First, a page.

Tencent Music to postpone its IPO until November due to global market selloff: WSJ, citing sources

The logos of QQ Music, Kugou in addition to also Kuwo are seen on the screen of an iPhone on June 12, 2018 in Paris, France. QQ Music, Kugou in addition to also Kuwo are the three streaming Chinese music services owned by Tencent. 

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The logos of QQ Music, Kugou in addition to also Kuwo are seen on the screen of an iPhone on June 12, 2018 in Paris, France. QQ Music, Kugou in addition to also Kuwo are the three streaming Chinese music services owned by Tencent. 

Tencent Music Entertainment Group will postpone its highly anticipated initial public offering because of the recent sell-off, The Wall Street Journal reported Thursday citing people familiar with the deal.

The Journal reported which the company met with its underwriters which week, although sources said Tencent Music ultimately decided to push its debut back amid concerns which the sell-off would certainly affect its pricing.

Stocks fell sharply Thursday with the Dow Jones Industrial Average closing more than 500 points lower, bringing its two-day losses to more than 1,300 points. Investors dumped equities around the globe amid concerns about rapidly rising interest rates, a possible global economic slowdown in addition to also overly ambitious tech valuations. The Nasdaq on Thursday became the first major benchmark to fall into correction territory.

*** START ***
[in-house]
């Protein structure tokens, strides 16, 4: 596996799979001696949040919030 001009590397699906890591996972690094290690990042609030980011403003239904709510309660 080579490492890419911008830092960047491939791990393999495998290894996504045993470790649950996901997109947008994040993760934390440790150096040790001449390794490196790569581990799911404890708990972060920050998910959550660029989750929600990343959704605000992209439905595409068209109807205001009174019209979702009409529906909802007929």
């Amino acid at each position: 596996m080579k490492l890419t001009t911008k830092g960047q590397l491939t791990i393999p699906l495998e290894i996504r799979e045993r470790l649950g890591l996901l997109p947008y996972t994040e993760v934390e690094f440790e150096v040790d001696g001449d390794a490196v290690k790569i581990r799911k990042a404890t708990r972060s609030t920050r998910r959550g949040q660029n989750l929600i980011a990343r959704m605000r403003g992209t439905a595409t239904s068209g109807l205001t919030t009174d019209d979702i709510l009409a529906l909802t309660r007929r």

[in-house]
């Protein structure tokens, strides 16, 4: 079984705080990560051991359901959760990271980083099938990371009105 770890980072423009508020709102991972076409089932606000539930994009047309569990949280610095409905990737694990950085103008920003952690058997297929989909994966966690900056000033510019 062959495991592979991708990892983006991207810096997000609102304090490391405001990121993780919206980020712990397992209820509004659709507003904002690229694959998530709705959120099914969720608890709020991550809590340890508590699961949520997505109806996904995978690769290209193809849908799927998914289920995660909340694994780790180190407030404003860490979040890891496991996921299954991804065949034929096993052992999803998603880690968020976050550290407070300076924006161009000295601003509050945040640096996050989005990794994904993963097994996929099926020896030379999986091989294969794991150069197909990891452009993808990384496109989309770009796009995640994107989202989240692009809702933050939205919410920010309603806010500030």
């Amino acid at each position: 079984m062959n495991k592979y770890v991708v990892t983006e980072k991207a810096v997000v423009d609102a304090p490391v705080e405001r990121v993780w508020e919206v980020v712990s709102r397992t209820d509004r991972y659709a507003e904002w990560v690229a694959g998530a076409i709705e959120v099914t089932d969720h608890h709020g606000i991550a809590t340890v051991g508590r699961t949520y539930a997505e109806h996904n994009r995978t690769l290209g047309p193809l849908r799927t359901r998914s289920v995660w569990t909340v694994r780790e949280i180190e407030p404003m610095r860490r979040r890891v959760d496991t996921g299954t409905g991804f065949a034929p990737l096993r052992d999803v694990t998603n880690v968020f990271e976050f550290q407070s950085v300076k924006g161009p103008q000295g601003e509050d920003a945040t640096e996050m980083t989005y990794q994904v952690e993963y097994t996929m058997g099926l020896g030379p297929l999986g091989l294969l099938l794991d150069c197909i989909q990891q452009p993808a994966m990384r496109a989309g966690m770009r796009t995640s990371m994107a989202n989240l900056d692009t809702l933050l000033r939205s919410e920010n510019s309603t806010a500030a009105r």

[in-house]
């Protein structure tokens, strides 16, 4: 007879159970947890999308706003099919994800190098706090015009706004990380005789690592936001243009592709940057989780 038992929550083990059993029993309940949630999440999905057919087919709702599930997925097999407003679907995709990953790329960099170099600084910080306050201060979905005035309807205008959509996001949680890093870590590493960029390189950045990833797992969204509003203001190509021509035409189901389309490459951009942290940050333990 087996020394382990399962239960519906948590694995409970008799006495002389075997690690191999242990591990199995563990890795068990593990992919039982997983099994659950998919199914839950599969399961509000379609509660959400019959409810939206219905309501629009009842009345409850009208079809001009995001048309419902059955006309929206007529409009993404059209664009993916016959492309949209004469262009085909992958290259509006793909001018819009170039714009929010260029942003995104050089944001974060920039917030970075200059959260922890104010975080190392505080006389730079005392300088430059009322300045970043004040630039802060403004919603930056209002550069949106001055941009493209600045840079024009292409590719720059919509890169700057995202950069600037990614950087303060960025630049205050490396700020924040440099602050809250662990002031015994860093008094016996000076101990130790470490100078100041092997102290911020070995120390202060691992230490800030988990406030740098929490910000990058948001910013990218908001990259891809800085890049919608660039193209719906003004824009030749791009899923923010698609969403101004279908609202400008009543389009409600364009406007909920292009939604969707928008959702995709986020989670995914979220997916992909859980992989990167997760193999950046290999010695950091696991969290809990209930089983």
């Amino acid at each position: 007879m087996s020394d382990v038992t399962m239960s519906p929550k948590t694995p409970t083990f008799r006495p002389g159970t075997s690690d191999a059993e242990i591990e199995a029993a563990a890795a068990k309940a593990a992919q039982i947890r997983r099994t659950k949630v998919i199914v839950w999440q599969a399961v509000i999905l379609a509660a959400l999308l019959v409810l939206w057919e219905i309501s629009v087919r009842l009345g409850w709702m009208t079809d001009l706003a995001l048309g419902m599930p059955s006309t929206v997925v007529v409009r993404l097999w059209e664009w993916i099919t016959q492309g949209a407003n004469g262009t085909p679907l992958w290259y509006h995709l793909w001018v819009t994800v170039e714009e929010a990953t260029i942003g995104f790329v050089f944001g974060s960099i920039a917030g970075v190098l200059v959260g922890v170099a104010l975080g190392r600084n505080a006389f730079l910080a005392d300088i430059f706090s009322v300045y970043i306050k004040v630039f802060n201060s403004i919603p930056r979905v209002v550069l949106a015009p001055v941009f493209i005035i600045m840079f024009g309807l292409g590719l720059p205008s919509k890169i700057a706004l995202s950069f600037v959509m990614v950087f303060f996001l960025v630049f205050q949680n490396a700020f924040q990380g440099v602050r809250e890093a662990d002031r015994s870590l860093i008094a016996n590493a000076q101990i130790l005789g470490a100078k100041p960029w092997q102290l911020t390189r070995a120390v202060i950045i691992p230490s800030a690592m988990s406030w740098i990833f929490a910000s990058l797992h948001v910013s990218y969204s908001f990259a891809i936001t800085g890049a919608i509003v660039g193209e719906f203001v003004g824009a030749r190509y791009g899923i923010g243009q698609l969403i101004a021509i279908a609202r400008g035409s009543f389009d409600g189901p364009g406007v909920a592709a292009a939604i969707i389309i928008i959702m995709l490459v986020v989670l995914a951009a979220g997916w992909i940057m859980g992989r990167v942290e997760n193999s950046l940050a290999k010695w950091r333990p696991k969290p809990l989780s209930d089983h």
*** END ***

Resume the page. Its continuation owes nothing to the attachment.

Sources told the Journal which Tencent Music was originally set to kick off its roadshow next week in addition to also begin trading the following week. The Journal reported which the division today plans to wait until November.

The music arm of Chinese tech giant Tencent owns the four largest music apps in China in addition to also counts industry competitor Spotify as a backer. According to a prospectus filed earlier which month, Tencent Music plans on raising as much as $1 billion in what could be the largest U.S. IPO by a Chinese company since Alibaba raised over $20 billion in 2014.

Parent company Tencent owns 58 percent of the music division, while recently public Spotify owns 9 percent of shares.

Tencent did not immediately respond to CNBC’s request for comment.

Read the full report inside the Wall Street Journal.

— CNBC’s Sara Salinas, Fred Imbert in addition to also Michael Sheetz contributed to which report.

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